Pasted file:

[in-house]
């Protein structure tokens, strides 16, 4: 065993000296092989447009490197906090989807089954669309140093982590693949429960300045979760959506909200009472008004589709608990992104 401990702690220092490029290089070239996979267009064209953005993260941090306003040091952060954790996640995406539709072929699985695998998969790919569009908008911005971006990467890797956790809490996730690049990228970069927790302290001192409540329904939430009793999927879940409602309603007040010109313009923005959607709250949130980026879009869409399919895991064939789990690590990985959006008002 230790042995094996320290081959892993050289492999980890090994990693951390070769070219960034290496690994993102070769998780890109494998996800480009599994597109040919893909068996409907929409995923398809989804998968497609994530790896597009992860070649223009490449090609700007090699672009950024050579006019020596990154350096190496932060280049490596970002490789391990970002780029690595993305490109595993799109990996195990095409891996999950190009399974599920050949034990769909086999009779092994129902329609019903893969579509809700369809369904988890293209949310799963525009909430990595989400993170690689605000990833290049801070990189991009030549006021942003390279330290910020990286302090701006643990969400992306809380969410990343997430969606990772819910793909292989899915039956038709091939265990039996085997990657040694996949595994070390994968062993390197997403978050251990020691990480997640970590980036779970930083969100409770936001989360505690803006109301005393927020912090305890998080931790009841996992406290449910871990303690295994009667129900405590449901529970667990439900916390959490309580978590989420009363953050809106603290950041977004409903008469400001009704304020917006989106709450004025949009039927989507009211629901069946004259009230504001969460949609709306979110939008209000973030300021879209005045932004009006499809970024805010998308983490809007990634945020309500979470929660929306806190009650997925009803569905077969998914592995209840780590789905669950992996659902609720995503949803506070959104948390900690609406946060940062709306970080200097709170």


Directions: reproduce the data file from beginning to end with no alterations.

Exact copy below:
[in-house]
């Protein structure tokens, strides 16, 4: 065993000296092989447009490197906090989807089954669309140093982590693949429960300045979760959506909200009472008004589709608990992104 401990702690220092490029290089070239996979267009064209953005993260941090306003040091952060954790996640995406539709072929699985695998998969790919569009908008911005971006990467890797956790809490996730690049990228970069927790302290001192409540329904939430009793999927879940409602309603007040010109313009923005959607709250949130980026879009869409399919895991064939789990690590990985959006008002 230790042995094996320290081959892993050289492999980890090994990693951390070769070219960034290496690994993102070769998780890109494998996800480009599994597109040919893909068996409907929409995923398809989804998968497609994530790896597009992860070649223009490449090609700007090699672009950024050579006019020596990154350096190496932060280049490596970002490789391990970002780029690595993305490109595993799109990996195990095409891996999950190009399974599920050949034990769909086999009779092994129902329609019903893969579509809700369809369904988890293209949310799963525009909430990595989400993170690689605000990833290049801070990189991009030549006021942003390279330290910020990286302090701006643990969400992306809380969410990343997430969606990772819910793909292989899915039956038709091939265990039996085997990657040694996949595994070390994968062993390197997403978050251990020691990480997640970590980036779970930083969100409770936001989360505690803006109301005393927020912090305890998080931790009841996992406290449910871990303690295994009667129900405590449901529970667990439900916390959490309580978590989420009363953050809106603290950041977004409903008469400001009704304020917006989106709450004025949009039927989507009211629901069946004259009230504001969460949609709306979110939008209000973030300021879209005045932004009006499809970024805010998308983490809007990634945020309500979470929660929306806190009650997925009803569905077969998914592995209840780590789905669950992996659902609720995503949803506070959104948390900690609406946060940062709306970080200097709170």